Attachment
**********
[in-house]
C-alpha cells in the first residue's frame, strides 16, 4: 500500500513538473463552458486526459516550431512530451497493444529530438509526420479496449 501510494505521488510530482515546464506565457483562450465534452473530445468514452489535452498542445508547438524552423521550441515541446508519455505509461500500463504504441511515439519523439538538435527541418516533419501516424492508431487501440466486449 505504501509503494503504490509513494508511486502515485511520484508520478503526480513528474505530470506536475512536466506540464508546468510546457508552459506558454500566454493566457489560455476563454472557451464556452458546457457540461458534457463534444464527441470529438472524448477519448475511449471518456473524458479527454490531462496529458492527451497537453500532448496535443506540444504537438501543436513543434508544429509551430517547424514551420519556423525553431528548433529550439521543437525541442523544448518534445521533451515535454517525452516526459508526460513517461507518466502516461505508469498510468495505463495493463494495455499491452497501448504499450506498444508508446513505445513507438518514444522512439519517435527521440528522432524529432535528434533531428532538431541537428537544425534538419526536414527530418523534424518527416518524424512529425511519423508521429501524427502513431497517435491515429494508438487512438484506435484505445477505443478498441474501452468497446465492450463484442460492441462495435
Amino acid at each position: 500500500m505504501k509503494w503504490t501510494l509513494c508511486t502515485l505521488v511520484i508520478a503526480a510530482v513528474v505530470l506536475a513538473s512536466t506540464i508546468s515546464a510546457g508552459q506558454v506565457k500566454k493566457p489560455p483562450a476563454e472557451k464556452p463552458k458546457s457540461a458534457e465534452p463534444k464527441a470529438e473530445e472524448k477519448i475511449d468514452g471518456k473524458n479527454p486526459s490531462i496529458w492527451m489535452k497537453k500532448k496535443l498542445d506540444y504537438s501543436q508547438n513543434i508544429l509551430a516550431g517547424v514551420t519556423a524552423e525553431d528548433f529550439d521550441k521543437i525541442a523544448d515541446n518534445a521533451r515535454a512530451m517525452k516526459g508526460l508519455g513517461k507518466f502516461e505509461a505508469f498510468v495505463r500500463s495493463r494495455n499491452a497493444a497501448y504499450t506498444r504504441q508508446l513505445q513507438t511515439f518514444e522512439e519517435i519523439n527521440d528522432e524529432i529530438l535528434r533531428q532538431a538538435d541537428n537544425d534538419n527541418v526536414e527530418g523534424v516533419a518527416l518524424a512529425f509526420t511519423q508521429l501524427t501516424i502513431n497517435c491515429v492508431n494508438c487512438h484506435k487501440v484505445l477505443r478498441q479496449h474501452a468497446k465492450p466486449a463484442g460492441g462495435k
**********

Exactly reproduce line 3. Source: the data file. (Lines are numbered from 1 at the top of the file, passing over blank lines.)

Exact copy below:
Amino acid at each position: 500500500m505504501k509503494w503504490t501510494l509513494c508511486t502515485l505521488v511520484i508520478a503526480a510530482v513528474v505530470l506536475a513538473s512536466t506540464i508546468s515546464a510546457g508552459q506558454v506565457k500566454k493566457p489560455p483562450a476563454e472557451k464556452p463552458k458546457s457540461a458534457e465534452p463534444k464527441a470529438e473530445e472524448k477519448i475511449d468514452g471518456k473524458n479527454p486526459s490531462i496529458w492527451m489535452k497537453k500532448k496535443l498542445d506540444y504537438s501543436q508547438n513543434i508544429l509551430a516550431g517547424v514551420t519556423a524552423e525553431d528548433f529550439d521550441k521543437i525541442a523544448d515541446n518534445a521533451r515535454a512530451m517525452k516526459g508526460l508519455g513517461k507518466f502516461e505509461a505508469f498510468v495505463r500500463s495493463r494495455n499491452a497493444a497501448y504499450t506498444r504504441q508508446l513505445q513507438t511515439f518514444e522512439e519517435i519523439n527521440d528522432e524529432i529530438l535528434r533531428q532538431a538538435d541537428n537544425d534538419n527541418v526536414e527530418g523534424v516533419a518527416l518524424a512529425f509526420t511519423q508521429l501524427t501516424i502513431n497517435c491515429v492508431n494508438c487512438h484506435k487501440v484505445l477505443r478498441q479496449h474501452a468497446k465492450p466486449a463484442g460492441g462495435k